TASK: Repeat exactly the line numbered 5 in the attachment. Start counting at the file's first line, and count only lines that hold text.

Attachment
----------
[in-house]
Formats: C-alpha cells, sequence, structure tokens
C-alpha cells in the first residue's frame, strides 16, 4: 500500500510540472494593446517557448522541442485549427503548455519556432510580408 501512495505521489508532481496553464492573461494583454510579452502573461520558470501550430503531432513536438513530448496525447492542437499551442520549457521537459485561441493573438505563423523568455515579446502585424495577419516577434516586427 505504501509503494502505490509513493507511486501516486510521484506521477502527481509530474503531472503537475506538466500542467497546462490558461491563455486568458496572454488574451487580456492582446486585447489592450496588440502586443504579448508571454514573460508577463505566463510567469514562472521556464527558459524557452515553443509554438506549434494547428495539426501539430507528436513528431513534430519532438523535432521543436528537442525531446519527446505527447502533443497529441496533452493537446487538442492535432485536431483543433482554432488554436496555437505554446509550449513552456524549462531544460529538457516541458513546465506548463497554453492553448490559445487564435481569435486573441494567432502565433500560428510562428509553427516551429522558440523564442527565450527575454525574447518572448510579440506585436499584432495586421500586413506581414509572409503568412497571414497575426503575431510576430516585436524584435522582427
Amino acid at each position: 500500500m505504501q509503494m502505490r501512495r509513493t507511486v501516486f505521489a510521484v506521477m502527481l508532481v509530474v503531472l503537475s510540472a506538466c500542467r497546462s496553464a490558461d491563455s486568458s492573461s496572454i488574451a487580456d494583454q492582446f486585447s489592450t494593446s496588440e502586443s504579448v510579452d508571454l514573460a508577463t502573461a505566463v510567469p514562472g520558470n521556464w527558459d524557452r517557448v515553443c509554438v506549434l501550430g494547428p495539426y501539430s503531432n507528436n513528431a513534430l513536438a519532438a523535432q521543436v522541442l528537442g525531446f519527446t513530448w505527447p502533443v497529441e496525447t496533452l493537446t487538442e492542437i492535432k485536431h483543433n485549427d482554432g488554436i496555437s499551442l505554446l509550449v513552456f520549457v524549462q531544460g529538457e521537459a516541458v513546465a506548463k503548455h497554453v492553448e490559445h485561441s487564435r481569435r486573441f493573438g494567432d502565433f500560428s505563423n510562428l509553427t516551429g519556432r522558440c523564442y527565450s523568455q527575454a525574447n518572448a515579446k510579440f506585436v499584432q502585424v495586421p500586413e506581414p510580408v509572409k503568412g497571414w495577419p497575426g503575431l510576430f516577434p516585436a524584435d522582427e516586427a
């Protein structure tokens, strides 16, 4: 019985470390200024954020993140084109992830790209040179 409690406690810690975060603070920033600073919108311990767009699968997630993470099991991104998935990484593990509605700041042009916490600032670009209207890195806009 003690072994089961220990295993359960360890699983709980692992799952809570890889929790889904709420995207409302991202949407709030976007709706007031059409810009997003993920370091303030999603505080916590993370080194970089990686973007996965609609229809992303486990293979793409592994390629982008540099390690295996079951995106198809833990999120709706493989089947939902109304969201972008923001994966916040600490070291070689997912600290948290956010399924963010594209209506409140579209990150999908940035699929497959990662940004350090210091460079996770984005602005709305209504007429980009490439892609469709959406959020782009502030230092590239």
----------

């Protein structure tokens, strides 16, 4: 019985470390200024954020993140084109992830790209040179 409690406690810690975060603070920033600073919108311990767009699968997630993470099991991104998935990484593990509605700041042009916490600032670009209207890195806009 003690072994089961220990295993359960360890699983709980692992799952809570890889929790889904709420995207409302991202949407709030976007709706007031059409810009997003993920370091303030999603505080916590993370080194970089990686973007996965609609229809992303486990293979793409592994390629982008540099390690295996079951995106198809833990999120709706493989089947939902109304969201972008923001994966916040600490070291070689997912600290948290956010399924963010594209209506409140579209990150999908940035699929497959990662940004350090210091460079996770984005602005709305209504007429980009490439892609469709959406959020782009502030230092590239």